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Finding the Courage to Succeed

**This is a bit of a departure from the kind of writing you’d typically get from me,  but given what’s happening in our city, I thought this was an important story to tell.  I dedicate this blog to Mrs. Brown and all of the amazing Chicago Public School teachers who deserve respect and dignity in the workplace.

 

When I was in Kindergarten, I had this amazing teacher named Mrs. Brown.  And every Wednesday at 11:00 a.m., Mrs. Brown hosted reading circle.

The way reading circle was supposed to work, was that my classmates and I would sit at Mrs. Brown’s table in small groups, and take turns reading with each other.  I’m not exactly sure how she grouped us (because I was only 5 years old at the time), but I think she divvied us up by reading ability.  The beginning readers read together, as did the advanced readers and so on.

Well, I have no idea why, but, for some reason Mrs. Brown put me in the reading group with the advanced readers.  The only problem with me being in the advanced group was, I didn’t think I knew how to read.  Yes, I was the best at sight words in pre-school, but those were just a couple of words and that was pre-school, kindergarten was the big time; you had to read whole sentences!  I mean, I could see the words on the page and I thought I knew what they meant, but I wasn’t sure.   When I read books at home with my mom & dad, I just followed along with my eyes while they read aloud; I had never tried reading out loud all by myself before.  What if I messed up? What if I wasn’t as smart as I thought I was?  What if I wasn’t smart at all? And worst part for me was that I was with the advanced readers.  It would have been one thing if she’d put me with the beginners, but she put me with the advanced kids because had high expectations for my abilities.  I was absolutely petrified that I wouldn’t be able to meet them.  I was ashamed of my perceived inadequacy.

So what did I do when it came time for me to read with my group? Absolutely nothing.  I just sat there.  I refused to open my mouth; I just stared at the words on the page.  I thought I may know how to read, but I was afraid I couldn’t do it. I allowed fear to paralyze me, so I sat there because I would rather people think I was shy than think I was stupid.  And it the beginning my silence worked.  When my time to read came and I didn’t say anything, Mrs. Brown just instructed the student next to me take my turn.  Which, I thought was perfect; I could fly under the radar and not say anything and not face any real consequence.  But you remember I said my teacher was amazing, right?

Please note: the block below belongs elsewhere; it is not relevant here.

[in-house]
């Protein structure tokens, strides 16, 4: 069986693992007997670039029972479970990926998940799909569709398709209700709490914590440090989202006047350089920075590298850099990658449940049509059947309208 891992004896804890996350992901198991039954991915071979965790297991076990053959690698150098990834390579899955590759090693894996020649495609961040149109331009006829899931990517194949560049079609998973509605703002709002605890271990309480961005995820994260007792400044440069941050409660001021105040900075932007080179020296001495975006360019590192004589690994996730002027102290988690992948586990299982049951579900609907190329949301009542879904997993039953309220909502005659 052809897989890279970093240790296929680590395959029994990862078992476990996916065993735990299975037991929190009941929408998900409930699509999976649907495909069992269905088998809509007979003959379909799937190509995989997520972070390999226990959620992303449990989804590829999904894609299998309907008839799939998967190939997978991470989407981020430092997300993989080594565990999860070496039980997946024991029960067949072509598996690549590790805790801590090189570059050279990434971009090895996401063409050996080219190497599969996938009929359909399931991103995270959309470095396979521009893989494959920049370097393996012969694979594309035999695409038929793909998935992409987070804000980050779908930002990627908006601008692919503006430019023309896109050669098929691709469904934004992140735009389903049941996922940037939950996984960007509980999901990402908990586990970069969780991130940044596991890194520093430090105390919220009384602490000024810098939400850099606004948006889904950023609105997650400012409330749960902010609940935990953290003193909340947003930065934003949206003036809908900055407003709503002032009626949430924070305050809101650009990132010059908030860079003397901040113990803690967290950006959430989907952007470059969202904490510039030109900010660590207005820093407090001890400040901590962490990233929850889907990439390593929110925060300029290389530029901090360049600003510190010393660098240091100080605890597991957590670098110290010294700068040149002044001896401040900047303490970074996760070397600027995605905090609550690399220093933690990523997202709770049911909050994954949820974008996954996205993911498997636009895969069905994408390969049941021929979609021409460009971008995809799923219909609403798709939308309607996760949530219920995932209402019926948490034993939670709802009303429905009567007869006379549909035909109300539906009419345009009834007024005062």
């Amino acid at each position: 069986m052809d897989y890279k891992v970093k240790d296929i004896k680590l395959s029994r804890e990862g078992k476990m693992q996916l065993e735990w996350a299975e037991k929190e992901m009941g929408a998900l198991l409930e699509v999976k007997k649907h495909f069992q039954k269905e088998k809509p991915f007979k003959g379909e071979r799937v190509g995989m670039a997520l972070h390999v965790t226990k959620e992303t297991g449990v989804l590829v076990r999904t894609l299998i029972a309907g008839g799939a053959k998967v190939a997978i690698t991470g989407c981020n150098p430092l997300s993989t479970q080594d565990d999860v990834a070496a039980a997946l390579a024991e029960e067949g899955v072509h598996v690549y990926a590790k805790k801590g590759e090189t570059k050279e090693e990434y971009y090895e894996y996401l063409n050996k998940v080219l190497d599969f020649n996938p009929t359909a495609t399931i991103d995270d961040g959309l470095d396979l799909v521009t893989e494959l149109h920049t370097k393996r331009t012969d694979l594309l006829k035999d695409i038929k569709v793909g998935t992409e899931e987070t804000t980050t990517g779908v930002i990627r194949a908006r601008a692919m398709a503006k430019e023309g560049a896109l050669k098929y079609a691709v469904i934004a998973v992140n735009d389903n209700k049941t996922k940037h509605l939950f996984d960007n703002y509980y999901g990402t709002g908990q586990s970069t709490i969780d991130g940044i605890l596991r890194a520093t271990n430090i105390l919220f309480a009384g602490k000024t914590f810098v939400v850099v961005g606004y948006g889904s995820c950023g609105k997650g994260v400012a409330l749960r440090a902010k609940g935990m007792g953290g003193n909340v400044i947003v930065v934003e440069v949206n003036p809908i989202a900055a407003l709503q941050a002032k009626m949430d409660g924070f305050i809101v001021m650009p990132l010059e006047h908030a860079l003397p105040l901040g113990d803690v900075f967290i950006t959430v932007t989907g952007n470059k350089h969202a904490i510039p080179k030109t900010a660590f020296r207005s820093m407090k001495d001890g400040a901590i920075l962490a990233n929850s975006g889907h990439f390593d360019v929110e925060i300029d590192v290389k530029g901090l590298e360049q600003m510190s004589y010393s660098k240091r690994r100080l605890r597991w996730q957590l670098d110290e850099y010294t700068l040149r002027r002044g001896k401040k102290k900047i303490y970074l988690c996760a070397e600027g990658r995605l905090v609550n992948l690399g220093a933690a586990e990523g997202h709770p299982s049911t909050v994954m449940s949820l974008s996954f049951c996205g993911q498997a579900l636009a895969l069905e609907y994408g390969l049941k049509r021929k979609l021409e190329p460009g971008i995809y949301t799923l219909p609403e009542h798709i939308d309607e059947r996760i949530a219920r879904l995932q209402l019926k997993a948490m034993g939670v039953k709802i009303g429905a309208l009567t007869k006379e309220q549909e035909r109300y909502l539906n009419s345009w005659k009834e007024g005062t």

Well, after I sat there for about three weeks without saying anything during reading circle, Mrs. Brown decided she had had enough.  She looked me right in my eyes during week four of my silence, and said “Listen, you have sat there for the past three weeks and refused to let that smart person that’s inside of you come out.  Well, she’d better come out today or you’re going to go back to the beginners reading group!”  And with that, for the first time in life that I can ever remember, I made a conscious decision.  I could sit there, say nothing and end up back with the beginners for sure OR I could give it my best shot and maybe, just maybe I would be able to read and stay in my group.  And I guess in that moment I reasoned that even if I had to go back to the beginners, at least I’d given it my best shot.  And heck, maybe I could read, I had to find out for sure.

So I took a deep breath, I opened my mouth and before I knew it, the words were flying out, one after the other; no one was stopping me to any corrections.  And suddenly I realized, I’d made it all the way to the bottom of the page!  I could read, and I couldn’t just read some, I could read a lot and I read really, really well! I just had to take the deep breath and really try.

 

And even though it’s been more than two decades since I was in kindergarten, I still remember that like it was yesterday.  I remember it because it was the first time I knew what it felt like to be inadequate.  It was the first time I worried that maybe I didn’t have what I took to do something and let me tell you, It most certainly would not be the last.  But I always come back to that story, because I’m reminded of what happens if I just take a deep breath and try.

No, I didn’t always have the success I found with my reading ability, but I was always able to sleep at night, because I tried.

 

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